12. Make the town centre a destination (no-one from surrounding area visit because of ongoing issue)

2. Attractions to bring people into town

13. Close off Bruce Street and create an Ashton Lane type street

3. Leisure 4. Shops 5. restaurants 6. Think about plazas/piazzas 7. attract spending on leisure and maybe that will attract businesses 8. eg. B&G car park into gardens 9. There was a previous plaza idea near glen gates – what happened to it? 10. Signage from east side of town to attractions needs reviewing

14. Split the town centre into zones, for example Dunfermline village and heritage quarter like the Shambles in York 15. Link up the theatre and create a west end. Use the pavement for signage, advertising shows, similar to Lothian Road and Usher Hall. 16. Attract visitors 17. Develop Bridge Street, interesting shops, maybe touristy? 18. Develop a Town centre facility to encourage town centre living 19. Get better shows at Carnegie Hall and 48

advertise these more 20. Use town square as meeting point, leisure etc and entertainment areas 21. Create town square? In city car park or knock down old Boots 22. I don’t mind Pilmuir Works being used for flats - anything rather than leaving it to fall down, though it is such an architecturally important building. It would be good to see more made of the town’s linen mills heritage, like at New Lanark 23. Canmore tower ! Develop as a wedding venue and a concert/performance space 24. Viewing tower/cafe/restaurant on top 25. Viewing tower could have a design based on the rail bridge but vertical, with outside viewing platforms both sides as well as inside 26. Develop NHS building into exercise facility for youth. Trampolines, rock climbing, climbing frames, basketball,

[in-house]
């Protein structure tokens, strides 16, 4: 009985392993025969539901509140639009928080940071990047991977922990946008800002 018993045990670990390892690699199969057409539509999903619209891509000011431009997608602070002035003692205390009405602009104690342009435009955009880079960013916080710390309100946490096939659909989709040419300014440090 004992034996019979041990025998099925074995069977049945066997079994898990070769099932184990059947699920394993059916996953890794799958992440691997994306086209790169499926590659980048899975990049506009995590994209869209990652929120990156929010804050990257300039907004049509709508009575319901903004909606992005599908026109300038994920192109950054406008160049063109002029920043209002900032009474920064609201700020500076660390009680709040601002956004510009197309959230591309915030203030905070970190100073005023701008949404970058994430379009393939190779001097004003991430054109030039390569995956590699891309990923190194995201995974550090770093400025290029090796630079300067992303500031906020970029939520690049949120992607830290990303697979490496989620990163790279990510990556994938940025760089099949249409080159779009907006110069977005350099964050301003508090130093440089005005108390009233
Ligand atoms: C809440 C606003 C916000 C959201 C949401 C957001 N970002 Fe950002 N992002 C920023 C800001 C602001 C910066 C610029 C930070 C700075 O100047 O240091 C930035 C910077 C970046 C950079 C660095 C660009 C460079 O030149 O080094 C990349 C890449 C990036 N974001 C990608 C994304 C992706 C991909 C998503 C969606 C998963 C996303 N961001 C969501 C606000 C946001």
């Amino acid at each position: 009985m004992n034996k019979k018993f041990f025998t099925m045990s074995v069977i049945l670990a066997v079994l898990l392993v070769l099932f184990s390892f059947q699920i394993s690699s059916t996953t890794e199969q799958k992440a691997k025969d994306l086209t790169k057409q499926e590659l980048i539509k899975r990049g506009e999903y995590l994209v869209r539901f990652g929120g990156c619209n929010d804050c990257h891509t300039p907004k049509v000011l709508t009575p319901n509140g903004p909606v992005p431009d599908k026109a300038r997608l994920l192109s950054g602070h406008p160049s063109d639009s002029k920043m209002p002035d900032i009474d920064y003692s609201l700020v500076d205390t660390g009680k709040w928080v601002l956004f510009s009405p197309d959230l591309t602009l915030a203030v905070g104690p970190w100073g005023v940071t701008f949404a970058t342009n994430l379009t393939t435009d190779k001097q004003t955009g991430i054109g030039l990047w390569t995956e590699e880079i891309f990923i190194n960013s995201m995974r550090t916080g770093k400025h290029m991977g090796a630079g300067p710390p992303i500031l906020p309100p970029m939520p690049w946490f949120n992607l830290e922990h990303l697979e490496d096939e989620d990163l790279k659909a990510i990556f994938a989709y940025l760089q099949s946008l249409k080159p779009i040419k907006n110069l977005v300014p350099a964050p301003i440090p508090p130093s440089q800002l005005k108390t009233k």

goals, electronic soccer goals. Indoor tennis electronic. Take up parking area, turn green and install splash park. Well decorated with active focused murals 27. Umbrella Street/could use kites, flags. Turn Bruce Street into pedestrian area with cafes, outside heaters, coffee shops, patisserie is, bakeries


I. Strategic vision Strategic aim for town 1. Make a photographic record of the entire town centre. Worth repeating every 40-50 years 2. Great views from High Street across to Newbridge and Midlothian 3. Something more classy/simple to link the public park to the Glen 4. Town just looks dead 5. How do we get Duloch resident to visit town centre?

you are planning. Do not let Fife council officers interfere 10. Stop calling down for an ancient capital: copy York as it’s similar Dunfermline. York/ Leeds; Dunfermline/ Edinburgh 11. Give the town centre over to Ian Moir as he knows what works - Fire Station Creative 12. Progressive town planning with long term strategy required for city centre to regenerate interest. 13. Build new with vision!

6. Focus on the future, with more than a nod to the past 7. Upgrade and provide more school buildings 8. Needs one master plan and everyone follows it 9. Use social media to tell people what 50